Seth was always polite to both Renee and me, but there was just something about him that made me question how serious he was regarding his relationship with Bella. When graduation came and went, and Seth announced he was moving back to Wisconsin – with or without Bella by his side – I knew my suspicions were justified. Rose and Alice guided her through her first big breakup, and I crossed my fingers that she'd take a break from dating and focus on her new life in the city.
January 10, 2009. Ben Nelson was nothing but trouble. I didn't even have to meet him once to know this. He was a guitarist for a rock band, had shaggy hair and a constant beard, and decorated his skin with tattoos that made no sense to anyone.
Bella didn't see it that way, however. To her, he hung the moon and stars, walked on water, and could do no wrong. Female attention followed him wherever he went, and even though she pretended like it didn't bother her, annoyance was always evident in her features.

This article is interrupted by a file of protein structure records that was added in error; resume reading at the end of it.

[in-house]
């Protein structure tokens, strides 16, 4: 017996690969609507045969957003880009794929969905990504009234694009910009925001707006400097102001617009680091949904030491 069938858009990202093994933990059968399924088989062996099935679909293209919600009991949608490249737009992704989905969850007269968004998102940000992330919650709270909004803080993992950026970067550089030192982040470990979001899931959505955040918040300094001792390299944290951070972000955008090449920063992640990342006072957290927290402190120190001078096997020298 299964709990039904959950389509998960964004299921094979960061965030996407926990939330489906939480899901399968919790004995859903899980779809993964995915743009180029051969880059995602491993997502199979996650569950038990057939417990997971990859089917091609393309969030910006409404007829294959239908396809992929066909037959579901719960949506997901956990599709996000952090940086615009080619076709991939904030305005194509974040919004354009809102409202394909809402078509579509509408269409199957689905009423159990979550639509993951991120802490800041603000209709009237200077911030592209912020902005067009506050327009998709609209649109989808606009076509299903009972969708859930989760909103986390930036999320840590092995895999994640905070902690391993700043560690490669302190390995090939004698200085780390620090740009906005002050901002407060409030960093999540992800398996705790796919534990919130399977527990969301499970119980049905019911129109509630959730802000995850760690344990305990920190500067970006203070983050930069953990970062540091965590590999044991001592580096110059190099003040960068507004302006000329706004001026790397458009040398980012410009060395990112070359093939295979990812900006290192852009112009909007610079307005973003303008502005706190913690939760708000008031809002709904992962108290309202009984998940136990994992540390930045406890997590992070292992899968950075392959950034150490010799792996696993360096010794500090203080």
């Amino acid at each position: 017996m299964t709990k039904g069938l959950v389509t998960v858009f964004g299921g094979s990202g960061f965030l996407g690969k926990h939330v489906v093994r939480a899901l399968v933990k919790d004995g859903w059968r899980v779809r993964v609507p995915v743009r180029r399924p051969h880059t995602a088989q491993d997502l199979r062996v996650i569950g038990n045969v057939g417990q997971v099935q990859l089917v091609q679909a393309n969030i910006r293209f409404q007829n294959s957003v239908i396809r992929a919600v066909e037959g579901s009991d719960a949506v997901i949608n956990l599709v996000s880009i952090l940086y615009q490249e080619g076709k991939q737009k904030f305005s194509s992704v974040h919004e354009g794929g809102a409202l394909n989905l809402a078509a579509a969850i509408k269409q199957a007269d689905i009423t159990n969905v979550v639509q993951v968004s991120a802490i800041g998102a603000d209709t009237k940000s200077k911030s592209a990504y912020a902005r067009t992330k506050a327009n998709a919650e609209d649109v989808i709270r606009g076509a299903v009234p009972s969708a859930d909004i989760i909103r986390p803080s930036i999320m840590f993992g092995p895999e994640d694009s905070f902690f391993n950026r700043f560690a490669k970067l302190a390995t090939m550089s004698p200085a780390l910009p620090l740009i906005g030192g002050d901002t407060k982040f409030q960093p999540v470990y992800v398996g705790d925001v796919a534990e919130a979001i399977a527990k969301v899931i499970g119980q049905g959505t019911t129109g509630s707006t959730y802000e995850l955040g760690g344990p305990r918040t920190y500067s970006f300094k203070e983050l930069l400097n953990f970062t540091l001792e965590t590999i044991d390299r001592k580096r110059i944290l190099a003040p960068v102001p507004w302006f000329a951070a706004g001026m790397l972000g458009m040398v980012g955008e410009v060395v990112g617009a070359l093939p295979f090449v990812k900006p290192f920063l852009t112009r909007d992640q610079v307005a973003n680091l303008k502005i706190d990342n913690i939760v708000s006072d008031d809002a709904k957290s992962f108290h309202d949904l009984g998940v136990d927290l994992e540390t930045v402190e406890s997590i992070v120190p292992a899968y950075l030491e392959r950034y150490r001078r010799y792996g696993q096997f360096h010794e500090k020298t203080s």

Renee and I were at the Thriftway when we got the call. Our daughter was in tears once again, this time because Ben's band got a record deal that would require them to relocate to Chicago. Bella was considering making the move, but wasn't sure what to do. Her life was in Manhattan, her business was in Manhattan, and she didn't want to leave all of that behind. On the other hand, she didn't want to give up this man she loved either. Renee assured her everything would be okay in the end, and fate would work its magic, but in reality nobody knew what was going to happen.